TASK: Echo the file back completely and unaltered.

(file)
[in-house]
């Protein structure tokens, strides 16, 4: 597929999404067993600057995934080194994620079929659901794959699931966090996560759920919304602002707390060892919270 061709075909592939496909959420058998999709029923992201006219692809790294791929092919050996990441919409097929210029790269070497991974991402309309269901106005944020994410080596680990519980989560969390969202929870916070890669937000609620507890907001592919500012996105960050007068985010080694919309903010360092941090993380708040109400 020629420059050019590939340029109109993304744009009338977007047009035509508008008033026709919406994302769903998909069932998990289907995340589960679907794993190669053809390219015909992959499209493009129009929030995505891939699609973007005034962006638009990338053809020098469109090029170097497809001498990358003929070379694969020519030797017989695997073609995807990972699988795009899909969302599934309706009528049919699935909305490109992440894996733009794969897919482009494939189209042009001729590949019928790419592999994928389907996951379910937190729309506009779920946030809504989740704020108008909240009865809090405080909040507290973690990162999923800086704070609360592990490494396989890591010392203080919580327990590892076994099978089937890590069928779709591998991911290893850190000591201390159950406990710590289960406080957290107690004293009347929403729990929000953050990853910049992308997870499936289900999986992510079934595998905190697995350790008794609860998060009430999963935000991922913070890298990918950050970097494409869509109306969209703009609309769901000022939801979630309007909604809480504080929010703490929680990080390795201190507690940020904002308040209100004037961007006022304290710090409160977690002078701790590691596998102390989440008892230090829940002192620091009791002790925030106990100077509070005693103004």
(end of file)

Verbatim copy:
[in-house]
């Protein structure tokens, strides 16, 4: 597929999404067993600057995934080194994620079929659901794959699931966090996560759920919304602002707390060892919270 061709075909592939496909959420058998999709029923992201006219692809790294791929092919050996990441919409097929210029790269070497991974991402309309269901106005944020994410080596680990519980989560969390969202929870916070890669937000609620507890907001592919500012996105960050007068985010080694919309903010360092941090993380708040109400 020629420059050019590939340029109109993304744009009338977007047009035509508008008033026709919406994302769903998909069932998990289907995340589960679907794993190669053809390219015909992959499209493009129009929030995505891939699609973007005034962006638009990338053809020098469109090029170097497809001498990358003929070379694969020519030797017989695997073609995807990972699988795009899909969302599934309706009528049919699935909305490109992440894996733009794969897919482009494939189209042009001729590949019928790419592999994928389907996951379910937190729309506009779920946030809504989740704020108008909240009865809090405080909040507290973690990162999923800086704070609360592990490494396989890591010392203080919580327990590892076994099978089937890590069928779709591998991911290893850190000591201390159950406990710590289960406080957290107690004293009347929403729990929000953050990853910049992308997870499936289900999986992510079934595998905190697995350790008794609860998060009430999963935000991922913070890298990918950050970097494409869509109306969209703009609309769901000022939801979630309007909604809480504080929010703490929680990080390795201190507690940020904002308040209100004037961007006022304290710090409160977690002078701790590691596998102390989440008892230090829940002192620091009791002790925030106990100077509070005693103004």